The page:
- don't accept invitations from people you don't know
- be clear on how much services cost before you go ahead
- organise massages and similar services through your hotel or reputable provider
Learn more about how to identify and protect yourself from scams on Scamwatch.
This scam involves an associate or 'friend' asking you to take a bag or package on an international flight or across a border.
They may offer to pay you, or they may trick you into thinking you're helping their family. These types of scams can be connected to relationship scams.
The bag may contain prohibited items, such as drugs.
- Never carry a bag or package for anyone you've just met.
- If you carry something for someone you know and trust, find out what's in it. Look inside.
Even if it isn't drugs, it could be a restricted or prohibited item in you next destination. Check if you can bring it in to Australia (Australian Border Force).
Learn more about other tourist traps and scams (CHOICE).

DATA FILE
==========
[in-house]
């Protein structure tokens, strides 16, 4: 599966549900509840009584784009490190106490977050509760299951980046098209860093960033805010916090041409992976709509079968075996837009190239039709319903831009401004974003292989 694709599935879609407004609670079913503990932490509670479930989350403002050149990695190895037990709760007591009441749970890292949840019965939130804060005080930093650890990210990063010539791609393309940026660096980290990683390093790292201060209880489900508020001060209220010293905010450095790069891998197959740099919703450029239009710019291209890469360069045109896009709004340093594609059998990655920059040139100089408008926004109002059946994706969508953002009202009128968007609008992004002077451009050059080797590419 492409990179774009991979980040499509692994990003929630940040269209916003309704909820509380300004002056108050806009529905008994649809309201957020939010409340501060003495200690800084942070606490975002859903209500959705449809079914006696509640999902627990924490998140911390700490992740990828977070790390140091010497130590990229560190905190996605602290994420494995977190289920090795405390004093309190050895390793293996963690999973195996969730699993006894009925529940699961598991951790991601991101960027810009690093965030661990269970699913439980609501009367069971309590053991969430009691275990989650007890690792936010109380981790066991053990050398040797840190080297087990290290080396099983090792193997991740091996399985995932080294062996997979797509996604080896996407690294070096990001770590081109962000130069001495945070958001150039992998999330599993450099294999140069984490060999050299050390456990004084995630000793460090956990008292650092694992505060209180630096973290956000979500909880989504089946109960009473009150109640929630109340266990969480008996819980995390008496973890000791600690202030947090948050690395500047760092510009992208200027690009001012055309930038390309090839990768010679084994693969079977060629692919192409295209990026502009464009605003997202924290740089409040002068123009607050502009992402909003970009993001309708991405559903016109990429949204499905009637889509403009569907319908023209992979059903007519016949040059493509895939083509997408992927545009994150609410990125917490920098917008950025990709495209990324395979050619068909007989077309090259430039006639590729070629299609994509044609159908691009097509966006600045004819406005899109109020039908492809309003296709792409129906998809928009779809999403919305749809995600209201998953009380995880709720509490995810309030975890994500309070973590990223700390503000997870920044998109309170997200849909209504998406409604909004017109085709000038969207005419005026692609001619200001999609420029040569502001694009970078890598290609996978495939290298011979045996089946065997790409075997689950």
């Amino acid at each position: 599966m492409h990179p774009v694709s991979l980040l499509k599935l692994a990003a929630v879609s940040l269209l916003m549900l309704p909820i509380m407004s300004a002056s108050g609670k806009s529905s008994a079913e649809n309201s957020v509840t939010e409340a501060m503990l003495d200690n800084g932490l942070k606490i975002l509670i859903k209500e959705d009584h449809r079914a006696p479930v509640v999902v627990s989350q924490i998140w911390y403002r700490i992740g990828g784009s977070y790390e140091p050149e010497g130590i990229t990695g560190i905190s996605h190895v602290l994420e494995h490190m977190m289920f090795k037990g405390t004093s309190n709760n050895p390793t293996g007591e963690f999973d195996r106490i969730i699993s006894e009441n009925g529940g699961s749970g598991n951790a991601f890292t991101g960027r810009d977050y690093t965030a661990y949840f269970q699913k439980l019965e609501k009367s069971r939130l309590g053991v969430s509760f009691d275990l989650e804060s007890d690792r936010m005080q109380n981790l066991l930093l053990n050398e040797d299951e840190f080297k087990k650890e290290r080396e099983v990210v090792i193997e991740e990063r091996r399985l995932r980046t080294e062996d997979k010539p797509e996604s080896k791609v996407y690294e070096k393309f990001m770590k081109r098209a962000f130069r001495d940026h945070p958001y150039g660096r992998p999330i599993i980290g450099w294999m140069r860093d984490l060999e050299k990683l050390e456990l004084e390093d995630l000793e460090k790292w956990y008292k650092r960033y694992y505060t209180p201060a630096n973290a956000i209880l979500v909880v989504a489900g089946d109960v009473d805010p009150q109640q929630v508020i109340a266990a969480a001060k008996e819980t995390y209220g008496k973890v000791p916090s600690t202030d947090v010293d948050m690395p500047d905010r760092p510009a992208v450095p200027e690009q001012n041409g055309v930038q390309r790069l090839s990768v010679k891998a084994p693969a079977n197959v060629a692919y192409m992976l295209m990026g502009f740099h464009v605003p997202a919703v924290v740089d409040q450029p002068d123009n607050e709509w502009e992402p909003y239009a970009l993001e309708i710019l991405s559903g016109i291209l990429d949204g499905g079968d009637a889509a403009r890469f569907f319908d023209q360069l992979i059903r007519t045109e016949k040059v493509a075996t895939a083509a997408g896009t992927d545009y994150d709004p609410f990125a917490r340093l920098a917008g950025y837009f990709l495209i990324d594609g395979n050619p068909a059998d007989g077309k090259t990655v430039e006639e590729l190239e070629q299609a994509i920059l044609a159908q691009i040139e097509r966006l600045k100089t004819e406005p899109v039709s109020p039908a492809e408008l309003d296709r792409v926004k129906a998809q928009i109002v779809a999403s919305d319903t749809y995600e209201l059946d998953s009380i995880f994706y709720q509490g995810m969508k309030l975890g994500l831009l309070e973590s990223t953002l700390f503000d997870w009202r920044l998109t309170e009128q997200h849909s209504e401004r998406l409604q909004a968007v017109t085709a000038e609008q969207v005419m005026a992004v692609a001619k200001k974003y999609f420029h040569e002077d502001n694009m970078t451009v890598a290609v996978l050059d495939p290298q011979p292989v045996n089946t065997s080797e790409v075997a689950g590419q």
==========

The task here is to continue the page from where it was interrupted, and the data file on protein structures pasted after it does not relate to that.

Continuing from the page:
Internet scams often start outside Australia, while the victim is still in Australia. Some seek to defraud you while you're in Australia. Others aim to lure you overseas with promises of romance, money or jobs.
Nigerian letter scam
The Nigerian letter scam usually starts with an email from someone you don't know. The scammer may say they need your help to transfer money internationally and offer to pay you if you help them.
The scammer may ask for your personal or bank details upfront. They may also ask you to put large sums of money in an overseas bank account first. They may invite you overseas to collect the payment they promised you.
Never respond, or hand over your details to someone you don't know. Never go overseas to collect your payment, or try to get your money back.
See more about the Nigerian letter scam on ScamWatch.
Business and employment scams
You may be promised large salaries and luxury overseas accommodation as part of a new job.